Campaigns and Elections

Republicans Need Marketing Consultants

I got four emails from Republican candidates today. They all sucked.

I’ve made every mistake they made, so I won’t beat anyone up over it.

But if conservative candidates want to win elections, they have to become—or hire—excellent marketers.

Everybody freaks out about the Democrat advantage in data, analytics, and social. But 80 percent of that gap is good execution of scientifically established marketing principles.

Republicans tend to despise marketing. They reject psychology. And they wonder why they get their butts kicked.

I’ve learned a lot about this stuff in the past few years. I’ve seen how one little change can double email open rates and increase click-thrus and forwards by 82 percent.

I’m working on a way to share this information with candidates I’d vote for. (If you think Chris Christie would make a great president, don’t bother applying.)

More to follow.

Author: William Hennessy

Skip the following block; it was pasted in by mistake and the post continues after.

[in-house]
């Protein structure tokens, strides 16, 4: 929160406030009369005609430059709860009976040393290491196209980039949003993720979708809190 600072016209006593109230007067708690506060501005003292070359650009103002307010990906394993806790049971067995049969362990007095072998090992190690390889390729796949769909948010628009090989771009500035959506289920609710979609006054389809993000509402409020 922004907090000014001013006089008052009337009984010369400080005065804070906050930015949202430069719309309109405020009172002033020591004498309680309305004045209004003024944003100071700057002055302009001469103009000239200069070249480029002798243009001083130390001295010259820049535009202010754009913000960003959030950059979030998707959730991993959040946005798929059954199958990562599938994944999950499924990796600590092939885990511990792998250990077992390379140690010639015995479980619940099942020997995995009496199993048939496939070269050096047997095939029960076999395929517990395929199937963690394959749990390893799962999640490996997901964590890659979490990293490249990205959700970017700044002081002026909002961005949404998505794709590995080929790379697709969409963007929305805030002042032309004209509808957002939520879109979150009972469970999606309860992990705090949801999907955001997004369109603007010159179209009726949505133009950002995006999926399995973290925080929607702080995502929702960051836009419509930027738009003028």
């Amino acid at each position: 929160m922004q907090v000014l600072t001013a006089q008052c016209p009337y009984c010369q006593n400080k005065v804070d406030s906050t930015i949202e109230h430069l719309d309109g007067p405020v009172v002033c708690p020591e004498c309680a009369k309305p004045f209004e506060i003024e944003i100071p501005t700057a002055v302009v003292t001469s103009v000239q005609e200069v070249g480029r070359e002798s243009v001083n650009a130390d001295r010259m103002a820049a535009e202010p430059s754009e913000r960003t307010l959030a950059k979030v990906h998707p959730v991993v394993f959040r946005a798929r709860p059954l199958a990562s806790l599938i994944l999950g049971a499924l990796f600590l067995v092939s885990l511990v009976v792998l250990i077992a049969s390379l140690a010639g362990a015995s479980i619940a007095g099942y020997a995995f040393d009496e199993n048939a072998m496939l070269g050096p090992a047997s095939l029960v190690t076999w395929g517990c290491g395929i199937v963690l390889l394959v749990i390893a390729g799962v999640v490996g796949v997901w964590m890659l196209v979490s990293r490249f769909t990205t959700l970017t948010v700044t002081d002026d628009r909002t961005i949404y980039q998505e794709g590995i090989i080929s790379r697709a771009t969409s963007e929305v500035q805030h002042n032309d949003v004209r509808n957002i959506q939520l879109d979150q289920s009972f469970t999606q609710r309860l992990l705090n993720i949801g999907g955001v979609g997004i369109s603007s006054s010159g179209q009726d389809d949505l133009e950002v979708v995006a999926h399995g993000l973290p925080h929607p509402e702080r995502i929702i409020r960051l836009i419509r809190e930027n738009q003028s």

Co-founder of St. Louis Tea Party Coalition and Nationwide Chicago Tea Party Persuasive design expertLatest book: Turning On Trump: An Evolution (2016)Author of The Conservative Manifest (1993), Zen Conservatism (2009), Weaving the Roots (2011), and Fight to Evolve (2016)I believe every person deserves the dignity of meaningful work as the only path to human flourishing.

3 Comments on “Republicans Need Marketing Consultants

  1. I have come to believe Republicans are transmitting the message they intend voters to hear. If we want government to act in a different way, it may be time for conservatives and independents to create their own message and run their own candidates. I’ll take a copy of your draft paper.

  2. Unfortunately the message-malady is accompanied by what must be a pretty hefty (and wasteful) investment. I get a huge amount of junk mail from the Republican party, individual candidates and various conservative groups, including Tea Party Patriots, etc. With the notable exceptions of the Border Sherrifs and OPSEC, most of these are repetitive mailings of exactly the same materials. I’d love to work with you on a novel messaging strategy – or at least contribute.

    1. Thanks. I am going to start with basic email checks for common mistakes. Like unmonitored return addresses. (If you won’t receive emails from voters as a candidate, you won’t respond to constituents as a public servant.)

      I’d live your input. Mind if I send you the draft of the paper?

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